I don't want to have cancer. I don't want to live under a death sentence. But I'm thankful that I did taste it, for a little while. I'm thankful for today, for being alive, for being here, now. It doesn't mean feeling happy, not really. Not today. But deeply, insanely thankful. This is a good place to inhabit and I plan to stay here until it's time to leave.

Tuesday, March 15, 2016

Dog on the Tracks

You always know the ones
who grew up wild from the ones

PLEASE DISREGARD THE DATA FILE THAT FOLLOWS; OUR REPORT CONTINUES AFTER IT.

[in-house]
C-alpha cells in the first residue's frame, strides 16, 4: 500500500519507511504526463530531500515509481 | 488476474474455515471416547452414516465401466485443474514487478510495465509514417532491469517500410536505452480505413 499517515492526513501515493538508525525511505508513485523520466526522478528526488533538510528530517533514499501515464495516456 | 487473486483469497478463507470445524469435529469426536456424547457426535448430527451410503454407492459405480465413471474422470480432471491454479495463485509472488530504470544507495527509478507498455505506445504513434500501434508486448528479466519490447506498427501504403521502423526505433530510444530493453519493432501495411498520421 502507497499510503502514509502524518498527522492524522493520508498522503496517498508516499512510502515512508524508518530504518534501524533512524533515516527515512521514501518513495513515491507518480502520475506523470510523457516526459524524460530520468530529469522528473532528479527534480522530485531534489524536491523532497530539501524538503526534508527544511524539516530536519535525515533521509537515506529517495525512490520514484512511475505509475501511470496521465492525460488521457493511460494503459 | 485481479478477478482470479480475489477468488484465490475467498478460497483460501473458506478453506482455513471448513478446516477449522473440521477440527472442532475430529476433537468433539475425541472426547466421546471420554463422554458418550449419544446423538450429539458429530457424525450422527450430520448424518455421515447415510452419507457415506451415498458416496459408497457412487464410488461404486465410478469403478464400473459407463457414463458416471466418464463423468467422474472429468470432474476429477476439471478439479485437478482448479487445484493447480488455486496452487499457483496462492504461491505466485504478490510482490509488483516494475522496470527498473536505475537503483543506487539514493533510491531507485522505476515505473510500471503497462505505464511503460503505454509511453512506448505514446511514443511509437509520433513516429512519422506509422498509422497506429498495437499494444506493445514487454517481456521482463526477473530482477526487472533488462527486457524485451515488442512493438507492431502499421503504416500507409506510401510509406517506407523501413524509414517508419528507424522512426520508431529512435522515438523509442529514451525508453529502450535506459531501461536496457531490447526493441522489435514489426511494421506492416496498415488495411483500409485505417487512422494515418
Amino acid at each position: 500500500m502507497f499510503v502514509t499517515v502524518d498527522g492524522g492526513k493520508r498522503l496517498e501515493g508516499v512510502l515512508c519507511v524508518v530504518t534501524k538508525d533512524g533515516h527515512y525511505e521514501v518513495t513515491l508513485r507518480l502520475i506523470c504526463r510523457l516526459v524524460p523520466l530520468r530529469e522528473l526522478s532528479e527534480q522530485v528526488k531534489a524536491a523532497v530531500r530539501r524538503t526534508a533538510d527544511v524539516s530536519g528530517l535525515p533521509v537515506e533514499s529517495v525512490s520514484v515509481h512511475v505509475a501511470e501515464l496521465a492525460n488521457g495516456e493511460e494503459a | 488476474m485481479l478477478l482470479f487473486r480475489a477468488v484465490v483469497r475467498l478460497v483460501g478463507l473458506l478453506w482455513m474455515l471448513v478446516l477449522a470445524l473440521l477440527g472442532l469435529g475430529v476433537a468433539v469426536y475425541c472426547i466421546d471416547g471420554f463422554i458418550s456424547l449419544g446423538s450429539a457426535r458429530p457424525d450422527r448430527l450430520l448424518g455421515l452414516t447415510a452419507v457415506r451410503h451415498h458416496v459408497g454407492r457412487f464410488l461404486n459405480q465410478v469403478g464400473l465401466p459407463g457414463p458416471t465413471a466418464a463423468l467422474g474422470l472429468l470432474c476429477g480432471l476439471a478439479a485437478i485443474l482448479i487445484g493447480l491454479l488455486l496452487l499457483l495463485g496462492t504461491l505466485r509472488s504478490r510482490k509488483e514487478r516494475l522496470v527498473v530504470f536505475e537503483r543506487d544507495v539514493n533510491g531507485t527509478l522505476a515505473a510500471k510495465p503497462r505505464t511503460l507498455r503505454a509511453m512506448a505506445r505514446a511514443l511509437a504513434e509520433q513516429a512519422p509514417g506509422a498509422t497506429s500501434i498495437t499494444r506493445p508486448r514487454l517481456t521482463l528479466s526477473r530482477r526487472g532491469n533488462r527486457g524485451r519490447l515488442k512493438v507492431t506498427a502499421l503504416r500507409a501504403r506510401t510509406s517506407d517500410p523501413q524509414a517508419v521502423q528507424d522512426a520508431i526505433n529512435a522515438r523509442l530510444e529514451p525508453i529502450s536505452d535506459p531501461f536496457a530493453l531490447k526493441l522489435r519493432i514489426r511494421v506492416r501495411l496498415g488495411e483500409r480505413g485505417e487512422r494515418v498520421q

who once belonged to someone:
that swift look
of unguarded hope they throw you
and the tail: brief flurry of a wave
ears gone twitchy for a voice
that used to summon them home.
Then the slump into despair
tail tucked, ears flattened
and the dog slinks off
just another stray after all.

The wild ones bluster by
a lucky pack of bastards;
never having hoped
they can never despair.
Sharp-eyed and wired for garbage
they tumble through the railyards
one haphazard, blissful day at at time.

I could learn something from them
those irreverent hounds.
I tell myself
to forget you, or if not
then at least howl in anger
but my dumb beast of a heart
just keeps looking down the tracks
wagging its arrhythmic tail.

KB 9/2015